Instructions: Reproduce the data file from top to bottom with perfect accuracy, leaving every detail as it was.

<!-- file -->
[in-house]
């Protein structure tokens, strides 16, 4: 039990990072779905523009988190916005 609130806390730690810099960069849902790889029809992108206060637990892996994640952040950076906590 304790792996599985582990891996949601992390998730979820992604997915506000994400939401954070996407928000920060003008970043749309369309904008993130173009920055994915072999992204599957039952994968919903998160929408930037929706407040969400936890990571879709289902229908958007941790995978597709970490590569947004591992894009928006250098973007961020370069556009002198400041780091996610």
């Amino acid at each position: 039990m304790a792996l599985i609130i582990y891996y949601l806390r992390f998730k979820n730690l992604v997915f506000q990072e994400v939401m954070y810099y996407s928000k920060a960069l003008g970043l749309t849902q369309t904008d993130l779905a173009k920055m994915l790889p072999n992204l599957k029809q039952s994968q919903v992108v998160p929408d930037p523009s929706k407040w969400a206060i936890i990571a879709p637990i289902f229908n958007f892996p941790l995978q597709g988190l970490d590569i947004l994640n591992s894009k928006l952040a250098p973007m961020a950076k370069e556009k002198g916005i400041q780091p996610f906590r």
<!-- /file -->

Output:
[in-house]
């Protein structure tokens, strides 16, 4: 039990990072779905523009988190916005 609130806390730690810099960069849902790889029809992108206060637990892996994640952040950076906590 304790792996599985582990891996949601992390998730979820992604997915506000994400939401954070996407928000920060003008970043749309369309904008993130173009920055994915072999992204599957039952994968919903998160929408930037929706407040969400936890990571879709289902229908958007941790995978597709970490590569947004591992894009928006250098973007961020370069556009002198400041780091996610």
């Amino acid at each position: 039990m304790a792996l599985i609130i582990y891996y949601l806390r992390f998730k979820n730690l992604v997915f506000q990072e994400v939401m954070y810099y996407s928000k920060a960069l003008g970043l749309t849902q369309t904008d993130l779905a173009k920055m994915l790889p072999n992204l599957k029809q039952s994968q919903v992108v998160p929408d930037p523009s929706k407040w969400a206060i936890i990571a879709p637990i289902f229908n958007f892996p941790l995978q597709g988190l970490d590569i947004l994640n591992s894009k928006l952040a250098p973007m961020a950076k370069e556009k002198g916005i400041q780091p996610f906590r």